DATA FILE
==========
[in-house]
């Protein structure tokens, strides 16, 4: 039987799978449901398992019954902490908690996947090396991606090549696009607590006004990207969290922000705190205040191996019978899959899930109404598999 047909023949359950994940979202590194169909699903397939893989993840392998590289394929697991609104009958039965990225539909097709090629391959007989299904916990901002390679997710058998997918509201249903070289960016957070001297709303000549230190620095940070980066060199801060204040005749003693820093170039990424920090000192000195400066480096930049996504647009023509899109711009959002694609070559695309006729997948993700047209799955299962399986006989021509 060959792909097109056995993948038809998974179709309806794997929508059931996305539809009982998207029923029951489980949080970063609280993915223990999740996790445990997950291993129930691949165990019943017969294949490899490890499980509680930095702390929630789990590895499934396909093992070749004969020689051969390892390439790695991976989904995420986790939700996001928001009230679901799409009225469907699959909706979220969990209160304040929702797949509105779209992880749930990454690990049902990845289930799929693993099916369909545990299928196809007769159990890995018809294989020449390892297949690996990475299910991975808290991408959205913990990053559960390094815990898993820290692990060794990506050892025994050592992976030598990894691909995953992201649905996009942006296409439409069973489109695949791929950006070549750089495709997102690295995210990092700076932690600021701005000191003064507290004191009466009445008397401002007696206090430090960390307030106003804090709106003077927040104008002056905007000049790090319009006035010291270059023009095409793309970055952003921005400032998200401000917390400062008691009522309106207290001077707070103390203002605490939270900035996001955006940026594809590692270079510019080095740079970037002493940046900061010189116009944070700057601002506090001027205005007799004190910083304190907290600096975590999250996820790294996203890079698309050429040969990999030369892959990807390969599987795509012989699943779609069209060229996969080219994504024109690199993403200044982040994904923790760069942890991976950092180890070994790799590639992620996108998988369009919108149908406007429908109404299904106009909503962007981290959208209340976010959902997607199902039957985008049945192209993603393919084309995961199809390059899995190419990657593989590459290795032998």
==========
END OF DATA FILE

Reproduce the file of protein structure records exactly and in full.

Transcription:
[in-house]
């Protein structure tokens, strides 16, 4: 039987799978449901398992019954902490908690996947090396991606090549696009607590006004990207969290922000705190205040191996019978899959899930109404598999 047909023949359950994940979202590194169909699903397939893989993840392998590289394929697991609104009958039965990225539909097709090629391959007989299904916990901002390679997710058998997918509201249903070289960016957070001297709303000549230190620095940070980066060199801060204040005749003693820093170039990424920090000192000195400066480096930049996504647009023509899109711009959002694609070559695309006729997948993700047209799955299962399986006989021509 060959792909097109056995993948038809998974179709309806794997929508059931996305539809009982998207029923029951489980949080970063609280993915223990999740996790445990997950291993129930691949165990019943017969294949490899490890499980509680930095702390929630789990590895499934396909093992070749004969020689051969390892390439790695991976989904995420986790939700996001928001009230679901799409009225469907699959909706979220969990209160304040929702797949509105779209992880749930990454690990049902990845289930799929693993099916369909545990299928196809007769159990890995018809294989020449390892297949690996990475299910991975808290991408959205913990990053559960390094815990898993820290692990060794990506050892025994050592992976030598990894691909995953992201649905996009942006296409439409069973489109695949791929950006070549750089495709997102690295995210990092700076932690600021701005000191003064507290004191009466009445008397401002007696206090430090960390307030106003804090709106003077927040104008002056905007000049790090319009006035010291270059023009095409793309970055952003921005400032998200401000917390400062008691009522309106207290001077707070103390203002605490939270900035996001955006940026594809590692270079510019080095740079970037002493940046900061010189116009944070700057601002506090001027205005007799004190910083304190907290600096975590999250996820790294996203890079698309050429040969990999030369892959990807390969599987795509012989699943779609069209060229996969080219994504024109690199993403200044982040994904923790760069942890991976950092180890070994790799590639992620996108998988369009919108149908406007429908109404299904106009909503962007981290959208209340976010959902997607199902039957985008049945192209993603393919084309995961199809390059899995190419990657593989590459290795032998």